Objective: Our objective was to examine the effects of itraconazole on the pharmacokinetics and cortisol-suppressant activity of budesonide administered by inhalation.
Methods: In a randomized, double-blind, 2-phase crossover study, 10 healthy subjects took 200 mg itraconazole or placebo orally once a day for 5 days. On day 5, 1 hour after the last dose of itraconazole or placebo, 1000 microg budesonide was administered by inhalation. Plasma budesonide and cortisol concentrations were measured up to 23 hours.
Results: Itraconazole increased the mean total area under the plasma concentration-time curve of inhaled budesonide 4.2-fold (range, 1.7-fold to 9.8-fold; P <.01) and the peak plasma concentration 1.6-fold (P <.01) compared with placebo. The mean terminal half-life of budesonide was prolonged from 1.6 to 6.2 hours (ie, 3.7-fold; range, 1.5-fold to 9.3-fold; P <.001) by itraconazole. The suppression of cortisol production after inhalation of budesonide was significantly increased by itraconazole as compared with placebo, as shown by a 43% reduction in the area under the plasma cortisol concentration-time curve from 0.5 to 10 hours (P <.001) and a 12% decrease in the cortisol concentration measured 23 hours after administration of budesonide, at 8 am (P <.05).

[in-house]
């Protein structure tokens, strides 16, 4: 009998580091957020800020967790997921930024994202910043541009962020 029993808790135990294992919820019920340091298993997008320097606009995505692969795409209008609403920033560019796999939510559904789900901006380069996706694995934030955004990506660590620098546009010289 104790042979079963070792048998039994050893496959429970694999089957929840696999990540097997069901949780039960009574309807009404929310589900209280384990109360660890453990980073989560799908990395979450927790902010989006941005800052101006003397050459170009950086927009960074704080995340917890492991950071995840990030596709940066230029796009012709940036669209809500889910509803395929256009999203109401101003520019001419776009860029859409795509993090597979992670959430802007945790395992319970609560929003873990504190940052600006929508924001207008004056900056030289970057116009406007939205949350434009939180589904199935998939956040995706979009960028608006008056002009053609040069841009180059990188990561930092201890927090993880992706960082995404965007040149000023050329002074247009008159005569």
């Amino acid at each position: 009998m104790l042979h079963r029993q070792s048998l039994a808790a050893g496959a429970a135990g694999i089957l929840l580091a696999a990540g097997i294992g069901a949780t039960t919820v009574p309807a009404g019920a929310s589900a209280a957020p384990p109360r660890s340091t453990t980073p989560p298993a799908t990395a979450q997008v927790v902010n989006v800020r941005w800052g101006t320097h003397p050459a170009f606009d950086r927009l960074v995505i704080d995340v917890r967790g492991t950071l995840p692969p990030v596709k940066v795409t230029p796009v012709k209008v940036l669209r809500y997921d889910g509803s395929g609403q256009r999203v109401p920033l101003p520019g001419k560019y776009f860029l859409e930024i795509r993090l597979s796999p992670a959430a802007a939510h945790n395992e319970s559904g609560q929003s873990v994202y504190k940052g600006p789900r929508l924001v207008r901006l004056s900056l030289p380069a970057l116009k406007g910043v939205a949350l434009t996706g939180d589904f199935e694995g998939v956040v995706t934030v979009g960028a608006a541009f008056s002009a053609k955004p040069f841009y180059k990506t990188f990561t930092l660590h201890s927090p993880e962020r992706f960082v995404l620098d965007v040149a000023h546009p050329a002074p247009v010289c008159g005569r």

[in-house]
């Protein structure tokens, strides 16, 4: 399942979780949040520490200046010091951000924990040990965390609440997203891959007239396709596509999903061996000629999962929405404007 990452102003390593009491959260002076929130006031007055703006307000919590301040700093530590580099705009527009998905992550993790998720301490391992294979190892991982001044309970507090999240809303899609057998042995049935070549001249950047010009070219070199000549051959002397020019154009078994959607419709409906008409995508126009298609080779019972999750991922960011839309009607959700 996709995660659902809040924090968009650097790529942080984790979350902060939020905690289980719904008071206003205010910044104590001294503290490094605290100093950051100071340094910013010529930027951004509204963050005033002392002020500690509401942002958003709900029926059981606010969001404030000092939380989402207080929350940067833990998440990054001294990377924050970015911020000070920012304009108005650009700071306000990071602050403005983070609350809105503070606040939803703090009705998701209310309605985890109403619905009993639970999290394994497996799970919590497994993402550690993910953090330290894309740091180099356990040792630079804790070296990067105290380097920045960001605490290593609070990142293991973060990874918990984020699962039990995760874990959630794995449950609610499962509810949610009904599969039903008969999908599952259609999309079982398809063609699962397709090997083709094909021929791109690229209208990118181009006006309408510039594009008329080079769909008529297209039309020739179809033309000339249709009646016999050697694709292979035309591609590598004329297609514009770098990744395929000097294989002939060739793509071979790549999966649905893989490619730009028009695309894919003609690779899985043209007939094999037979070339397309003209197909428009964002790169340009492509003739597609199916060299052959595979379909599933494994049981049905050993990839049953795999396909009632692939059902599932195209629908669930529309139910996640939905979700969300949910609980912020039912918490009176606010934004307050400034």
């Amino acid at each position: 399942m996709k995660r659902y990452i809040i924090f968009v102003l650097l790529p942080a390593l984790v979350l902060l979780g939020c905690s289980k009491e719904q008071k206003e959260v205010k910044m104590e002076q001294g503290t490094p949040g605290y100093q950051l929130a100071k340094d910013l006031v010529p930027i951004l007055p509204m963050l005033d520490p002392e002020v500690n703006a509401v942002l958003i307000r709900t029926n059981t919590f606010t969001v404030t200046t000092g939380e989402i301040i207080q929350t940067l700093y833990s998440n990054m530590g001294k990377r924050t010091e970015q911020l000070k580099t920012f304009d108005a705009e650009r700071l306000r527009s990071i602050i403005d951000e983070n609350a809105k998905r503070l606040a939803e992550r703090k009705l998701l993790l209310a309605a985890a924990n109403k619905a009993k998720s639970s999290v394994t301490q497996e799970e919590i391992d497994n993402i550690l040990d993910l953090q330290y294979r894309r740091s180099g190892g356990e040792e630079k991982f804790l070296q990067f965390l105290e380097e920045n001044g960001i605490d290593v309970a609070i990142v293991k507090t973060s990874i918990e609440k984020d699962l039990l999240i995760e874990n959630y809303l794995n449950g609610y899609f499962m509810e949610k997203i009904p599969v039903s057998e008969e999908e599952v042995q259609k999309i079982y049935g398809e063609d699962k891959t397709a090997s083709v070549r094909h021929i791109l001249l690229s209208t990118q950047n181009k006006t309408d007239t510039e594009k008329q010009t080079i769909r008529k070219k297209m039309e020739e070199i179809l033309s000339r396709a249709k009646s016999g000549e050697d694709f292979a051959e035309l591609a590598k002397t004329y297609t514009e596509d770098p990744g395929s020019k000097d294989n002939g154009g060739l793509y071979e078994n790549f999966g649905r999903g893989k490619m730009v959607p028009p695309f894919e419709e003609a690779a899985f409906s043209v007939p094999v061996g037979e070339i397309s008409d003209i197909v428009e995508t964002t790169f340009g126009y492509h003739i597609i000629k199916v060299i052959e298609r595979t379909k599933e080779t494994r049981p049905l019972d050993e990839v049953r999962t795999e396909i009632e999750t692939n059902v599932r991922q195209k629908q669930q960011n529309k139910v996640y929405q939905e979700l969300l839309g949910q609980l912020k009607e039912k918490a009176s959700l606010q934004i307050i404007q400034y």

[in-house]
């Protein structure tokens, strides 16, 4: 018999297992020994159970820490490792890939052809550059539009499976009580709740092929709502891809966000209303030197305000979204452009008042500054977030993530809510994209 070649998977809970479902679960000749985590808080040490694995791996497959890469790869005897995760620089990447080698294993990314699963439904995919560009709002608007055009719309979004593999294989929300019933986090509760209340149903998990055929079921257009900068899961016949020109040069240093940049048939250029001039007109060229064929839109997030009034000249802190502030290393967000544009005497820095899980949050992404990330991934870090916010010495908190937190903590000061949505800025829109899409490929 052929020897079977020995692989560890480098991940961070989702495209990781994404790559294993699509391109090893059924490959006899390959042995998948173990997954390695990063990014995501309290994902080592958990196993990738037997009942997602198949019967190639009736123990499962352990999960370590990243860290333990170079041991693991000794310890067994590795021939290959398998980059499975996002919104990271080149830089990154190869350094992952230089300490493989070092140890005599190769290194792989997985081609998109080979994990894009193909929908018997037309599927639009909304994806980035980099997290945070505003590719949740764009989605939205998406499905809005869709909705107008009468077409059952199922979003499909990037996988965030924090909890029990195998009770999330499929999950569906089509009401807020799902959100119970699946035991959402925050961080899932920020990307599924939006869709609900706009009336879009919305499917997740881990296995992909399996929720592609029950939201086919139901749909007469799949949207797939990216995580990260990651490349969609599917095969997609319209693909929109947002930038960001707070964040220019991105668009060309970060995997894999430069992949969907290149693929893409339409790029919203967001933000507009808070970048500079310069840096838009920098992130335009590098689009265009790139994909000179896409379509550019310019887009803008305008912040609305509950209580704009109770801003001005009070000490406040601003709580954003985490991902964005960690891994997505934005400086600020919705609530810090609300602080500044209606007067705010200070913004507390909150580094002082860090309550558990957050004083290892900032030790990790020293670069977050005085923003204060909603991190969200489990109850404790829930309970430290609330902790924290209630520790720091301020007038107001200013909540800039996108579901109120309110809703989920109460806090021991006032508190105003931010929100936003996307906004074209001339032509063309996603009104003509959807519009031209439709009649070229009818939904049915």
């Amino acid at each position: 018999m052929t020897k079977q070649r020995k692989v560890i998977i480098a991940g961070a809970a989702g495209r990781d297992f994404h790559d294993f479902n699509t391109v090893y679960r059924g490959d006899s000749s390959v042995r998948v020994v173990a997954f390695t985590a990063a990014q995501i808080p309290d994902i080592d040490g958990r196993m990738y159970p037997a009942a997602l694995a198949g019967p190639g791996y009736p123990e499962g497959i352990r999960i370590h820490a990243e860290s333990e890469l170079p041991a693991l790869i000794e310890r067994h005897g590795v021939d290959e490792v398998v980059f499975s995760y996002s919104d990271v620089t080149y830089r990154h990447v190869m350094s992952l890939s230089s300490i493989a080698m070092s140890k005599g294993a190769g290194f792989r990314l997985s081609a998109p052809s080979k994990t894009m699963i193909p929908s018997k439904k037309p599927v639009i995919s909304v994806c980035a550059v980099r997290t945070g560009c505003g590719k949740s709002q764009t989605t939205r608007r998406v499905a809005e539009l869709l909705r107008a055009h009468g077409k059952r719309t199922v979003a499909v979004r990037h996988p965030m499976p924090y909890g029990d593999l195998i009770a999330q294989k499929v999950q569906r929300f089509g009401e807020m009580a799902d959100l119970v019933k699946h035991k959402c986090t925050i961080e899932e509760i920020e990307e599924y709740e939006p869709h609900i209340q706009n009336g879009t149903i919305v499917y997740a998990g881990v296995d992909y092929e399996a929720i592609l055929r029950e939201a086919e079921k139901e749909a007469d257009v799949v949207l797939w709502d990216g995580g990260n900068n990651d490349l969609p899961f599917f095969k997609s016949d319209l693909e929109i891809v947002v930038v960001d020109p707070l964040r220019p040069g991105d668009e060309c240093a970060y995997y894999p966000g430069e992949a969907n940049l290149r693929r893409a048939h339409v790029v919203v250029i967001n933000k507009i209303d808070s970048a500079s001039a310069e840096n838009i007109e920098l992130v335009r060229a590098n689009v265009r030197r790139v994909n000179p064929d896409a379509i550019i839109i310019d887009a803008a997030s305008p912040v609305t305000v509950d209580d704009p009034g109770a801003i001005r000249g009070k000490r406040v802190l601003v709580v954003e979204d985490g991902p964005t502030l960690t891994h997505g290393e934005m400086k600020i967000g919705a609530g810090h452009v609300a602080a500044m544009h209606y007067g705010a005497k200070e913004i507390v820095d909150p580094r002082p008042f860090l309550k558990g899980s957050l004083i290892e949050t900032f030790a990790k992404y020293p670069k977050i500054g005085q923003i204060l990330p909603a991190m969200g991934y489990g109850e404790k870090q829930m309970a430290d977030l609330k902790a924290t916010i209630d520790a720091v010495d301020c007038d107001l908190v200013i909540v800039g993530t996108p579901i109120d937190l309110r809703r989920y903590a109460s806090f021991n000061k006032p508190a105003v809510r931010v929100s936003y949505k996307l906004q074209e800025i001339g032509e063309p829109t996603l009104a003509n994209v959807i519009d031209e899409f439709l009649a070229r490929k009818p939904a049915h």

Conclusions: Itraconazole markedly increased systemic exposure to inhaled budesonide, probably by inhibiting the cytochrome P4503A4-mediated metabolism of budesonide during both the first-pass and the elimination phases. This interaction resulted in enhanced systemic effects of budesonide, as shown by suppression of cortisol production. Long-term coadministration of budesonide and a potent CYP3A4 inhibitor may be associated with an increased risk of adverse effects of budesonide.